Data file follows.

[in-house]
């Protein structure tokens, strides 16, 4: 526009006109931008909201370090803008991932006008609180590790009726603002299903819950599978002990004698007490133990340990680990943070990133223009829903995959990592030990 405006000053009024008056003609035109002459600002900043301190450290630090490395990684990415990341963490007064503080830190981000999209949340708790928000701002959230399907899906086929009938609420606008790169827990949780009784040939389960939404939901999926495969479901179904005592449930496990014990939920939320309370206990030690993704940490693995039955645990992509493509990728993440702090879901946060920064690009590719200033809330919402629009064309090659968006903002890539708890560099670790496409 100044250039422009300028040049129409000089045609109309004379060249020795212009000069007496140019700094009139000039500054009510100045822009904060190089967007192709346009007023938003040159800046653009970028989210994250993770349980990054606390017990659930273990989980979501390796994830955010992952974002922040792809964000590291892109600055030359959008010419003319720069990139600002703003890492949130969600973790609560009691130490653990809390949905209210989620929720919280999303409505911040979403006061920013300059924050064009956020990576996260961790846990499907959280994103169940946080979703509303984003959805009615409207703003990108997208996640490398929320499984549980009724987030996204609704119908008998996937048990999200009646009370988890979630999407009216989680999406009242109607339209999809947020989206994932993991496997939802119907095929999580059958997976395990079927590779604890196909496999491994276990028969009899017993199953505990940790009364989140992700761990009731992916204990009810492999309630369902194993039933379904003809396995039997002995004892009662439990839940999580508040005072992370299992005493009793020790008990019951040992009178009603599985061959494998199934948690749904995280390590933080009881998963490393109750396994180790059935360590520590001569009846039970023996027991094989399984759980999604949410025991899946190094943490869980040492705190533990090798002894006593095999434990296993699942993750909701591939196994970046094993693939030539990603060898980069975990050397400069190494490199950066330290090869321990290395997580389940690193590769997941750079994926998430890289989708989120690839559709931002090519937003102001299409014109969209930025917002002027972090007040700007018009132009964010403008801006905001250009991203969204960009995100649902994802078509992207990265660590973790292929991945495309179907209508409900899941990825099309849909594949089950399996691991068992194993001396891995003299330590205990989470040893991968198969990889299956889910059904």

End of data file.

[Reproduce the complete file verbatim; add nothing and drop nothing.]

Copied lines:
[in-house]
């Protein structure tokens, strides 16, 4: 526009006109931008909201370090803008991932006008609180590790009726603002299903819950599978002990004698007490133990340990680990943070990133223009829903995959990592030990 405006000053009024008056003609035109002459600002900043301190450290630090490395990684990415990341963490007064503080830190981000999209949340708790928000701002959230399907899906086929009938609420606008790169827990949780009784040939389960939404939901999926495969479901179904005592449930496990014990939920939320309370206990030690993704940490693995039955645990992509493509990728993440702090879901946060920064690009590719200033809330919402629009064309090659968006903002890539708890560099670790496409 100044250039422009300028040049129409000089045609109309004379060249020795212009000069007496140019700094009139000039500054009510100045822009904060190089967007192709346009007023938003040159800046653009970028989210994250993770349980990054606390017990659930273990989980979501390796994830955010992952974002922040792809964000590291892109600055030359959008010419003319720069990139600002703003890492949130969600973790609560009691130490653990809390949905209210989620929720919280999303409505911040979403006061920013300059924050064009956020990576996260961790846990499907959280994103169940946080979703509303984003959805009615409207703003990108997208996640490398929320499984549980009724987030996204609704119908008998996937048990999200009646009370988890979630999407009216989680999406009242109607339209999809947020989206994932993991496997939802119907095929999580059958997976395990079927590779604890196909496999491994276990028969009899017993199953505990940790009364989140992700761990009731992916204990009810492999309630369902194993039933379904003809396995039997002995004892009662439990839940999580508040005072992370299992005493009793020790008990019951040992009178009603599985061959494998199934948690749904995280390590933080009881998963490393109750396994180790059935360590520590001569009846039970023996027991094989399984759980999604949410025991899946190094943490869980040492705190533990090798002894006593095999434990296993699942993750909701591939196994970046094993693939030539990603060898980069975990050397400069190494490199950066330290090869321990290395997580389940690193590769997941750079994926998430890289989708989120690839559709931002090519937003102001299409014109969209930025917002002027972090007040700007018009132009964010403008801006905001250009991203969204960009995100649902994802078509992207990265660590973790292929991945495309179907209508409900899941990825099309849909594949089950399996691991068992194993001396891995003299330590205990989470040893991968198969990889299956889910059904």